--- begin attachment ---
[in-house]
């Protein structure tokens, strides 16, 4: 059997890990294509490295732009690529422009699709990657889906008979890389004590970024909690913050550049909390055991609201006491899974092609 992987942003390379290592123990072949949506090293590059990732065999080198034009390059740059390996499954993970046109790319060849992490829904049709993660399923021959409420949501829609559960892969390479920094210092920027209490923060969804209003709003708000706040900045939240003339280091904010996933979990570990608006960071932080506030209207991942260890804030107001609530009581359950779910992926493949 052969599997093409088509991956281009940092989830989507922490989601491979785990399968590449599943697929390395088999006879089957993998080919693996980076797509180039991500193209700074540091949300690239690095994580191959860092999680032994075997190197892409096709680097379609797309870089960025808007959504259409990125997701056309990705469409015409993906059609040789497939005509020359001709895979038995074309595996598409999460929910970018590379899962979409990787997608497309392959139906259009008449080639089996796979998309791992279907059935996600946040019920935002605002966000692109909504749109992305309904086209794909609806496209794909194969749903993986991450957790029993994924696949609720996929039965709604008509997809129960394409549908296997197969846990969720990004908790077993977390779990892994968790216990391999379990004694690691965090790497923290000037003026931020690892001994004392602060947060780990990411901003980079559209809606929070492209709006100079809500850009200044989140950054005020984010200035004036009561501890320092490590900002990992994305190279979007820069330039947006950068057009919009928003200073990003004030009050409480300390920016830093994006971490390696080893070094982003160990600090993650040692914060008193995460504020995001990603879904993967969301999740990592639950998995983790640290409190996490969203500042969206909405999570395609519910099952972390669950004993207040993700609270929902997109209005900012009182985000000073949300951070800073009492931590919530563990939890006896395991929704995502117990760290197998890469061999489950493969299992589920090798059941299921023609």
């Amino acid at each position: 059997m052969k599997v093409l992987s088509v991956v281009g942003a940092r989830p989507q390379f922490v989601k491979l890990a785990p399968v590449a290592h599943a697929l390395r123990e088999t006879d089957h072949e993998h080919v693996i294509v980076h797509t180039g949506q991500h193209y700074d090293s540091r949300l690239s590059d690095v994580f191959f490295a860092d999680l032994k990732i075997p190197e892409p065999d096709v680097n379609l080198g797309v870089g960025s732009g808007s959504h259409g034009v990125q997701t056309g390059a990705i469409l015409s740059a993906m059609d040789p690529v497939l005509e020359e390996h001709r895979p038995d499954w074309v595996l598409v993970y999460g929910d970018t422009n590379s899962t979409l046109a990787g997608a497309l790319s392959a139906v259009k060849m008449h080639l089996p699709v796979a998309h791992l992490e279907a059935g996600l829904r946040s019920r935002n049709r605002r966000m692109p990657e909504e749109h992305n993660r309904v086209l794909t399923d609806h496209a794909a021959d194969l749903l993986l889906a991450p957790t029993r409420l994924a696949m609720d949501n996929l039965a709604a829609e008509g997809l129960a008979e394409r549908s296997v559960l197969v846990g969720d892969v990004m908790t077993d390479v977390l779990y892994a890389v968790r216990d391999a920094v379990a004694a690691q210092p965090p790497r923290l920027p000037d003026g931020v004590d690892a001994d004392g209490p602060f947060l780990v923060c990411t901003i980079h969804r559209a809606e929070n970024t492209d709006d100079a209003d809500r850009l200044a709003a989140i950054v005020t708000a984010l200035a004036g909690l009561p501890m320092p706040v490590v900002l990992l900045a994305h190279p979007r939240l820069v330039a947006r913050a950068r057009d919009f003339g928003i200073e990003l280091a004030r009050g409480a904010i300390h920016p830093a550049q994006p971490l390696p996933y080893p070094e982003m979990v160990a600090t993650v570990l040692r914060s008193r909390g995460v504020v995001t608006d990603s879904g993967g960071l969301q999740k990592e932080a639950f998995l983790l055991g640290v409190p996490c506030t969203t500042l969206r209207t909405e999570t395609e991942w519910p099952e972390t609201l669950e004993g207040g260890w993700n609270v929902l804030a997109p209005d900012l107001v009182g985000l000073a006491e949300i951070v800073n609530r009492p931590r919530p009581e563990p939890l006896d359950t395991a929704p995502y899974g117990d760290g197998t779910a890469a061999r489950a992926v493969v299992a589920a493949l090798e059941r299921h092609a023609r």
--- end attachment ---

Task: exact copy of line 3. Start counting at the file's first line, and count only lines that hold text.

């Amino acid at each position: 059997m052969k599997v093409l992987s088509v991956v281009g942003a940092r989830p989507q390379f922490v989601k491979l890990a785990p399968v590449a290592h599943a697929l390395r123990e088999t006879d089957h072949e993998h080919v693996i294509v980076h797509t180039g949506q991500h193209y700074d090293s540091r949300l690239s590059d690095v994580f191959f490295a860092d999680l032994k990732i075997p190197e892409p065999d096709v680097n379609l080198g797309v870089g960025s732009g808007s959504h259409g034009v990125q997701t056309g390059a990705i469409l015409s740059a993906m059609d040789p690529v497939l005509e020359e390996h001709r895979p038995d499954w074309v595996l598409v993970y999460g929910d970018t422009n590379s899962t979409l046109a990787g997608a497309l790319s392959a139906v259009k060849m008449h080639l089996p699709v796979a998309h791992l992490e279907a059935g996600l829904r946040s019920r935002n049709r605002r966000m692109p990657e909504e749109h992305n993660r309904v086209l794909t399923d609806h496209a794909a021959d194969l749903l993986l889906a991450p957790t029993r409420l994924a696949m609720d949501n996929l039965a709604a829609e008509g997809l129960a008979e394409r549908s296997v559960l197969v846990g969720d892969v990004m908790t077993d390479v977390l779990y892994a890389v968790r216990d391999a920094v379990a004694a690691q210092p965090p790497r923290l920027p000037d003026g931020v004590d690892a001994d004392g209490p602060f947060l780990v923060c990411t901003i980079h969804r559209a809606e929070n970024t492209d709006d100079a209003d809500r850009l200044a709003a989140i950054v005020t708000a984010l200035a004036g909690l009561p501890m320092p706040v490590v900002l990992l900045a994305h190279p979007r939240l820069v330039a947006r913050a950068r057009d919009f003339g928003i200073e990003l280091a004030r009050g409480a904010i300390h920016p830093a550049q994006p971490l390696p996933y080893p070094e982003m979990v160990a600090t993650v570990l040692r914060s008193r909390g995460v504020v995001t608006d990603s879904g993967g960071l969301q999740k990592e932080a639950f998995l983790l055991g640290v409190p996490c506030t969203t500042l969206r209207t909405e999570t395609e991942w519910p099952e972390t609201l669950e004993g207040g260890w993700n609270v929902l804030a997109p209005d900012l107001v009182g985000l000073a006491e949300i951070v800073n609530r009492p931590r919530p009581e563990p939890l006896d359950t395991a929704p995502y899974g117990d760290g197998t779910a890469a061999r489950a992926v493969v299992a589920a493949l090798e059941r299921h092609a023609r």